My Baby Girls Are In Intensive Care. What Parents Here Go Through Everyday

Published: August 16, 2017 16:37 IST
Luv Kush.. Deepak.. Kanchan.. Junaid.. Reetu.. Laxmi.. Abdul..

Some of the names of the 63 people - largely children - who died in a span of just a few days last week at the Gorakhpur Hospital. My first emotion was disbelief and pain. How could something like this ever happen? Then I felt angry. Angry against what was nothing but sheer apathy and barbaric callousness.

And then I was engulfed with fear and helplessness and broke down. As you read this, my twin daughters are admitted for nearly three weeks in a Neonatal Intensive Care Unit (NICU). And I still hesitatingly ask myself: what if the oxygen supply is suddenly cut off?

We are all programmed to think that babies are born after nine months. We are programmed to believe they will be chubby and cute and after a three-day stay at the hospital, the new arrival will be welcomed home. That's what generally happens. We too had hoped for the same. The camera was ready to snap them in their cribs. And these photographs would have adorned the living room at home. How lovely!
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Since last week, 72 children have died at the Baba Raghav Das Medical College in Gorakhpur

But for various reasons, that doesn't always happen - and we are living that experience. The NICU is man's attempt to imitate God by creating an imperfect artificial womb for premature babies. With lights and warning beeps constantly buzzing, our brand-new twins lie attached to myriad tubes in this terrifying place which is also the only hope for parents like me counting on experts to save lives everyday with high-end technology, care and love.

With hope in their hearts and a prayer on their lips, this is what parents like me survive on. But for babies which range anywhere between 24 to 34 weeks, the only real thing that matters is oxygen.

Consider this version of an NICU. All around are tiny bodies lying in incubators, many of them breathing rapidly. Their small chests heave laboriously as their immature lungs try and gasp air. Some cry, but only faintly, as their lungs still can't release air with force.

In one corner, an unnamed baby is so young that even days after her birth, her mother has still not been allowed to hold her to her bosom. The infant is extremely underweight, weighing just 850 grams. She hardly has any fat. Her rib cage is seen through her wrinkled skin. The back of her little hand is pierced with an IV line to administer nutrients. Her head is covered in a cap and her eyes open only occasionally. Her face is barely visible; through her mouth, a feeding pipe goes all the way to the stomach; her nose is attached to tubes which are connected to a breathing apparatus.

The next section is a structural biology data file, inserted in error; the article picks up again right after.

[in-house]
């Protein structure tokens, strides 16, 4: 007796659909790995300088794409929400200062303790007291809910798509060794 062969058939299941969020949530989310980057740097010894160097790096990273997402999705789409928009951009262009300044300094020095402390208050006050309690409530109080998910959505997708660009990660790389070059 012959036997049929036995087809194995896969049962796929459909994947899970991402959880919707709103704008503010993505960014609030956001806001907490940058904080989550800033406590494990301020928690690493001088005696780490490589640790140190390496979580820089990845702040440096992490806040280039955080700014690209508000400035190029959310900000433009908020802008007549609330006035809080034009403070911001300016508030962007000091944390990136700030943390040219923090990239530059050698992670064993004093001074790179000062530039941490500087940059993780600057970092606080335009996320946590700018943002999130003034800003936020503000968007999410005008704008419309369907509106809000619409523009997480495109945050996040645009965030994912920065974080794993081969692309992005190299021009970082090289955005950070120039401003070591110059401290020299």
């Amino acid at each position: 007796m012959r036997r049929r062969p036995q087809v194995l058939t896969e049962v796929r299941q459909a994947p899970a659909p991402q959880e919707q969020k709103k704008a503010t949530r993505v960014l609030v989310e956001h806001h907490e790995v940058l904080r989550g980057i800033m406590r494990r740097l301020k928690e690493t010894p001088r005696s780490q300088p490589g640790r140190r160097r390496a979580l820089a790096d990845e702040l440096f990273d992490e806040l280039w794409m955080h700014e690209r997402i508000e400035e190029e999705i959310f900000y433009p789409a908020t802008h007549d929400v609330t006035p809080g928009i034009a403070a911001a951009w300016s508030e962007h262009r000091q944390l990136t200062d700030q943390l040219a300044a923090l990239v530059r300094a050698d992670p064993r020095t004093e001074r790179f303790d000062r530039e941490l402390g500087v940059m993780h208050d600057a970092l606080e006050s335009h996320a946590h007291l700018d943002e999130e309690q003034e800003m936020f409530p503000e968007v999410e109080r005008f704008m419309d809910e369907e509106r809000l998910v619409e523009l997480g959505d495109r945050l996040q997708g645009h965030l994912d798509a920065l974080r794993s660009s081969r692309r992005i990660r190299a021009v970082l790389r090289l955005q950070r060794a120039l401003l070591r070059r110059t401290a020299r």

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Parents have alleged that their children died because oxygen supply was disrupted at the Gorakhpur hospital 

In a panel lit with green-LED lights, the oxygen levels read 25%. A doctor comes over, observes her breathing and turns up the oxygen knob to 27%. Within minutes, the baby settles down. Her breathing eases. 

It is oxygen that helps her survive.

At another end, nurses and neonatologists rush in as a young horrified mother calls out. She was holding her son to her chest when suddenly a meter beeped loudly and menacingly as orange LED lights flashed continuously. The oxygen saturation level of her son has plummeted. The pulse too has plunged. It's the second time this has happened in an hour. The mother looks on frightened. Once again, the oxygen levels are upped. Soon enough, the tiny infant relaxes. 

It's oxygen that helps him survive.

At the NICU, it is a constant battle for everyone. Against prematurity, against infections, against lung and heart complications, against brain haemorrhages, against intestinal disorders. Against, against, against. The list sometimes can be long. 

And oxygen, which is pumped into those little lungs 24X7, is the first step to survival. It is not merely academic. It's the welcome gift of Life. 

I don't know the truth about Gorakhpur. I don't know who exactly is at fault. What I do know from the admission made by the supplier himself is that the oxygen supply was stopped for some reason.

Preterm babies are not always supposed to die as some insist. NICUs give them a huge fighting chance, and survival for at 28 weeks can be as high as 90%, if all goes smoothly. 
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A team of three central government doctors has rejected oxygen shortage as a factor in the deaths

And therefore, Gorakhpur is not about just criminal negligence. This is culpable homicide. Those responsible very well knew the consequences of not having oxygen. They knew about the fragility of life. Therefore, this is a massacre. 

Officials now say the cause of deaths was not linked to a shortage of oxygen; that alternative arrangements were made;  that the numbers of those dead when compared to other years is not stand-out.

Even if that is the case, the fact that a hospital would risk operating without enough oxygen, would ignore warnings from its own employees about the oxygen supply not lasting through the night, would delay the payment of  69 lakhs to an oxygen vendor, all this has to be studied and accounted for by a fair probe. 

The dead deserved better. The parents deserved better. 

I take your leave. For I must go check if my hospital has paid for their oxygen supply. Gorakhpur has taught me this. 

Disclaimer: The opinions expressed within this article are the personal opinions of the author. The facts and opinions appearing in the article do not reflect the views of NDTV and NDTV does not assume any responsibility or liability for the same.

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